The Anchorage Assembly on Wednesday voted down a special mayoral election to be held Jan. 26.
The 6-3 defeat keeps Acting Mayor Austin Quinn-Davidson at the helm of the city until July 1, unless the Assembly takes further action.
Quinn-Davidson took over in October after former Mayor Ethan Berkowitz resigned over his relationship with a TV news reporter. Quinn-Davidson was picked by a majority of her peers on the Assembly to lead the city.
Assembly members Jamie Allard, Crystal Kennedy and Kameron Perez-Verdia brought forth a resolution that would allow voters to elect a temporary mayor so Quinn-Davidson wouldn’t run the city for an extended period. While the election is in April, the new mayor isn’t set to take over until July.
Kennedy said it’s clear that the city must hold a special election.
“I don’t believe that the charter actually gives the Assembly an option,” she said. “It’s actually much more specific than it’s made out to be."
After Berkowitz’s resignation, attorneys for the city and Assembly opined that the city does not need to hold a special election and that, legally, Quinn-Davidson can remain acting mayor until July.
During deliberation, Perez-Verdia said that after thinking about the issue further, he was against a special election. He said that after rereading city code, he determined it does not require the Assembly to call a special election in this circumstance.
Further, he said a special election, likely triggering a runoff, could create a time conflict with the April election.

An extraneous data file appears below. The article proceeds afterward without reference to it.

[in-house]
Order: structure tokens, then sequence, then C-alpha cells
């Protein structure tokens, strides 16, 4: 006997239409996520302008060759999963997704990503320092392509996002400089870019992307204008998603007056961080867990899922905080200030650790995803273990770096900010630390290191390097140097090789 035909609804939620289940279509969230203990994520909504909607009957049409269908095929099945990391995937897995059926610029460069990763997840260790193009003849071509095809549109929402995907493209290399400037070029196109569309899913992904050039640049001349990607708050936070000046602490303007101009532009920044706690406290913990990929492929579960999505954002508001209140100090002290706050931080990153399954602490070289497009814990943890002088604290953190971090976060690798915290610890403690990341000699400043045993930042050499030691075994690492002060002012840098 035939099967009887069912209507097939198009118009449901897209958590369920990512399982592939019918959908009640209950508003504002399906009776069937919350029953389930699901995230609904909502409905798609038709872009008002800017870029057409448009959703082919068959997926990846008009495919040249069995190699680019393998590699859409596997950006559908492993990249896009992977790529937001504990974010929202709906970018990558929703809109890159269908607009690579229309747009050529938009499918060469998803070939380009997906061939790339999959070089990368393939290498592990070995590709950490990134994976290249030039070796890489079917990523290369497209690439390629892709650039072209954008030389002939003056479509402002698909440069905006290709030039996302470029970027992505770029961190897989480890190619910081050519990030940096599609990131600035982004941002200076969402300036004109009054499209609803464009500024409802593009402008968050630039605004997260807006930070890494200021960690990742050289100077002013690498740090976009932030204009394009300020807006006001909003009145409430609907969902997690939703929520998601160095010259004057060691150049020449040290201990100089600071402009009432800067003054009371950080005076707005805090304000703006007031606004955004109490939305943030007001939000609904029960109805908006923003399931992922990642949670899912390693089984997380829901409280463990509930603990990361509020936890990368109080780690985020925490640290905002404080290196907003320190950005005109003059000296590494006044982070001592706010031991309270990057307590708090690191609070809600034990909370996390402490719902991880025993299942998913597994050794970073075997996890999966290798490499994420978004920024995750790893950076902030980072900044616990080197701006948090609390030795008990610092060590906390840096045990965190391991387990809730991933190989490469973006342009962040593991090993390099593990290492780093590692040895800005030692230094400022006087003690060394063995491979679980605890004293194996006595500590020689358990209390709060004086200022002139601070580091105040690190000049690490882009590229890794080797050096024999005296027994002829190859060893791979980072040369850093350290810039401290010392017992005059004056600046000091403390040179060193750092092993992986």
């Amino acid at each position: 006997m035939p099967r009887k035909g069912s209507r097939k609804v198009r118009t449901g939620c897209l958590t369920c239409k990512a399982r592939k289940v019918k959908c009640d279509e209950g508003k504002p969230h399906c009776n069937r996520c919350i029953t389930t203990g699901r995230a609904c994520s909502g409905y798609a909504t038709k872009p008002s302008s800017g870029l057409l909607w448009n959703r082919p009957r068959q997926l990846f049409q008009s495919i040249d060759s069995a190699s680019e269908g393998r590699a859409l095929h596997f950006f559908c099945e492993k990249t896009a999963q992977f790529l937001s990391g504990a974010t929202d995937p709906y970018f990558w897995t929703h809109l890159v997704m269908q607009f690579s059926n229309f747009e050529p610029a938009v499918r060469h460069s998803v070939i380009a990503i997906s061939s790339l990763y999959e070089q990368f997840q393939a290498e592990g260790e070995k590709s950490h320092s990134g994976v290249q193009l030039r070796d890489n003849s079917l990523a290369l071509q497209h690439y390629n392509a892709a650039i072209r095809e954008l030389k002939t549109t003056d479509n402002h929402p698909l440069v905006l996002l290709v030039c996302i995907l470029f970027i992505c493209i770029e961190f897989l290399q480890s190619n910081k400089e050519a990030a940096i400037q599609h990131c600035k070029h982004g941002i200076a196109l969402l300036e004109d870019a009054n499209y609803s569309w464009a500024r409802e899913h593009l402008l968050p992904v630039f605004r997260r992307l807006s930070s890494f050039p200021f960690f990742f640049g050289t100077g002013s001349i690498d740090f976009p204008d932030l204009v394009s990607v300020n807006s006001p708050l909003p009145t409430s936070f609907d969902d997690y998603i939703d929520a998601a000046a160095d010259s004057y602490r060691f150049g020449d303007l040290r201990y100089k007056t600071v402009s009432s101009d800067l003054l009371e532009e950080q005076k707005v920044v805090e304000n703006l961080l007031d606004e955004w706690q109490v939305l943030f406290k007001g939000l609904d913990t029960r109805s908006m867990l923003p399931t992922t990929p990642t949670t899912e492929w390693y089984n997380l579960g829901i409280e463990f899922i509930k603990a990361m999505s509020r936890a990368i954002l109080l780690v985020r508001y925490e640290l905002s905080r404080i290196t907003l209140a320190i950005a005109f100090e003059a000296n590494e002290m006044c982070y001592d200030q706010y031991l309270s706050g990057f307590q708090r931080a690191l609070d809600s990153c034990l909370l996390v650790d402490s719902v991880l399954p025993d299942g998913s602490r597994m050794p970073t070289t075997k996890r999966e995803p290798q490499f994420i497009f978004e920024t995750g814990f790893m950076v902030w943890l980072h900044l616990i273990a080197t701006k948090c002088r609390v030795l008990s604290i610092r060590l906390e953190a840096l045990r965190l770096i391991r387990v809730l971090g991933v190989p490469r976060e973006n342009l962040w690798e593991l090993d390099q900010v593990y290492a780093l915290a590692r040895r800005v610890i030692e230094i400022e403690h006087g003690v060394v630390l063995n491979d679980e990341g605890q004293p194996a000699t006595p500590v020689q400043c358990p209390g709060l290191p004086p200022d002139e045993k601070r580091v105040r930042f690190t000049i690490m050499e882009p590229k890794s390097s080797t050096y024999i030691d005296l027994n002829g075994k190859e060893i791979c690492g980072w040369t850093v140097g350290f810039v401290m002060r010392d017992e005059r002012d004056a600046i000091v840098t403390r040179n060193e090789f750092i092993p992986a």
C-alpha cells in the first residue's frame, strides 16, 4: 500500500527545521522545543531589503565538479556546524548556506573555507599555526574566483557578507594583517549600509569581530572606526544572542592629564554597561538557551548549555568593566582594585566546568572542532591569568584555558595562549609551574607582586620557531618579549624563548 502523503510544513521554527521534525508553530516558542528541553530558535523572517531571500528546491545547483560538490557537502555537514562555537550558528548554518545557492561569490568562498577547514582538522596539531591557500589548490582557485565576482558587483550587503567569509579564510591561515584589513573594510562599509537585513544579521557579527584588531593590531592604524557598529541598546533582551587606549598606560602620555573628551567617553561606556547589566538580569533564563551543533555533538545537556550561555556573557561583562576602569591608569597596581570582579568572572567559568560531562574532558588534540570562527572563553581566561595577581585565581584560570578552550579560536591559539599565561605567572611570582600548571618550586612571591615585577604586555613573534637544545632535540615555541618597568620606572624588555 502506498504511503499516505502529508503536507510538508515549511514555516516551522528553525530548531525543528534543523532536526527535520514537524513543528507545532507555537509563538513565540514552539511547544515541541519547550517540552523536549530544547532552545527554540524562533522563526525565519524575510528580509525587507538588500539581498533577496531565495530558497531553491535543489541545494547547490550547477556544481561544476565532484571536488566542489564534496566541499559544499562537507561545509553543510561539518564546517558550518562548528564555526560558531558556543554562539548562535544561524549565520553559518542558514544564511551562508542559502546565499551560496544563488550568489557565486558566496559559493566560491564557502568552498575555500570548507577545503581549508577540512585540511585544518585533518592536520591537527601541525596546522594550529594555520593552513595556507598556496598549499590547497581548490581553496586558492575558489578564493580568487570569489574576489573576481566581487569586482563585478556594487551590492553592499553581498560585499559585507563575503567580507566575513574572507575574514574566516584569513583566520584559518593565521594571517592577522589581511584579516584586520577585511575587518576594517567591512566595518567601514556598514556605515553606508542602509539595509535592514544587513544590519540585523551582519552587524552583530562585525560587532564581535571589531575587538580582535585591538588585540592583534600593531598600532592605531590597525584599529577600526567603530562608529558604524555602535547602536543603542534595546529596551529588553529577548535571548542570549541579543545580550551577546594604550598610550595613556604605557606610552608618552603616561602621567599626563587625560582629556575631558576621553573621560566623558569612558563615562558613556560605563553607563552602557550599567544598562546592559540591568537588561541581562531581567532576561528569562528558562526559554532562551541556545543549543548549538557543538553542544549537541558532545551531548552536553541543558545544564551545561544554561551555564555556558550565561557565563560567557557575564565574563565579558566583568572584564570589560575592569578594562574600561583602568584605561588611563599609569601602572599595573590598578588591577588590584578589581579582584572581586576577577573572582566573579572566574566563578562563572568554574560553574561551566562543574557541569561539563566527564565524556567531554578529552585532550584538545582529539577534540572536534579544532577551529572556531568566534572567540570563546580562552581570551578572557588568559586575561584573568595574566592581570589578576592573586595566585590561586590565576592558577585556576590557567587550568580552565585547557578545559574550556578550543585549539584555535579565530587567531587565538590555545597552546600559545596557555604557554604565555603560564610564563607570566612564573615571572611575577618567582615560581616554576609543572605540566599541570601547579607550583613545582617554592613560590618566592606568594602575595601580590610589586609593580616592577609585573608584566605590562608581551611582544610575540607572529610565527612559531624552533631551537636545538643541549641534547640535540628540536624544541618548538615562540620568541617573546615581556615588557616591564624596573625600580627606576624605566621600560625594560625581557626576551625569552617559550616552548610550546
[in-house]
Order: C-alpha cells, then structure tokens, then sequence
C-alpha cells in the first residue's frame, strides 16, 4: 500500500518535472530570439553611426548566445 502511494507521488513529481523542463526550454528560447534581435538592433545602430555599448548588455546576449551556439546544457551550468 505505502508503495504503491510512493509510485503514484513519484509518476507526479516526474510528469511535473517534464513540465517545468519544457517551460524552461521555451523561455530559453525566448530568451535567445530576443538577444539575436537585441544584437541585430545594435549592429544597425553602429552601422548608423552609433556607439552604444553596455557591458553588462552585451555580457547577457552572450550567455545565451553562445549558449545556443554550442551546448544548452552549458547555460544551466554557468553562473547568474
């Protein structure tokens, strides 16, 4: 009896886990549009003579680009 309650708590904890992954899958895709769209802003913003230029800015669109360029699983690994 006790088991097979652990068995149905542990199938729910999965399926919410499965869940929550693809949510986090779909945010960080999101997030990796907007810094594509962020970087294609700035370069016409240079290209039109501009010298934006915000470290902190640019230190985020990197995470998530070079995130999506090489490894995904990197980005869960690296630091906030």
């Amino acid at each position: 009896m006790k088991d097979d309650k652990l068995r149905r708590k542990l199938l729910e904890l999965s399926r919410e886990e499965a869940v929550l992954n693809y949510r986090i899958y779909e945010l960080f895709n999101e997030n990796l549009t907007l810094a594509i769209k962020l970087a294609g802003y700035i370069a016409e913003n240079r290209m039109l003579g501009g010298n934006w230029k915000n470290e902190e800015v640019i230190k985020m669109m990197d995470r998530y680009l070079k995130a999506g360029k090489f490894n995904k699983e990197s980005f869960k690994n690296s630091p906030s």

“When we as Assembly members are elected, we are elected with the understanding that there is a possibility that we may have to step in as a temporary mayor,” he said.
Members of the Assembly have said a special election could sow chaos during a pandemic. If the winner of the special election didn’t win the regular election, Anchorage would have four mayors in less than a year.
To win Anchorage’s mayoral election, a candidate needs at least 45% of the vote. More than 10 people have already filed letters of intent to run, making a runoff likely. City Clerk Barbara Jones said the city estimated a special election to cost about $350,000 and a runoff another $323,000.
The Assembly was initially supposed to take the item up Oct. 27 but ran out of time. On Wednesday, deliberation stretched into the final minute, and a vote finished seconds before midnight, when the meeting must adjourn.
A special election could be reconsidered but needs six votes to pass despite the Assembly being one vote short with Quinn-Davidson filling in as mayor. Additionally, Assemblyman Forrest Dunbar, who is running for mayor this spring, is not participating in the votes.
An ordinance brought fourth by Assemblyman John Weddleton sought some middle ground. It would allow the newly elected mayor to take office upon certification of the results, or shortly after, rather than wait until July 1, as is standard.
Assemblyman Chris Constant argued Wednesday that an incoming mayor needs time to put an administration together, and pushing them into the role too early would not benefit the city.
The ordinance failed 6-3.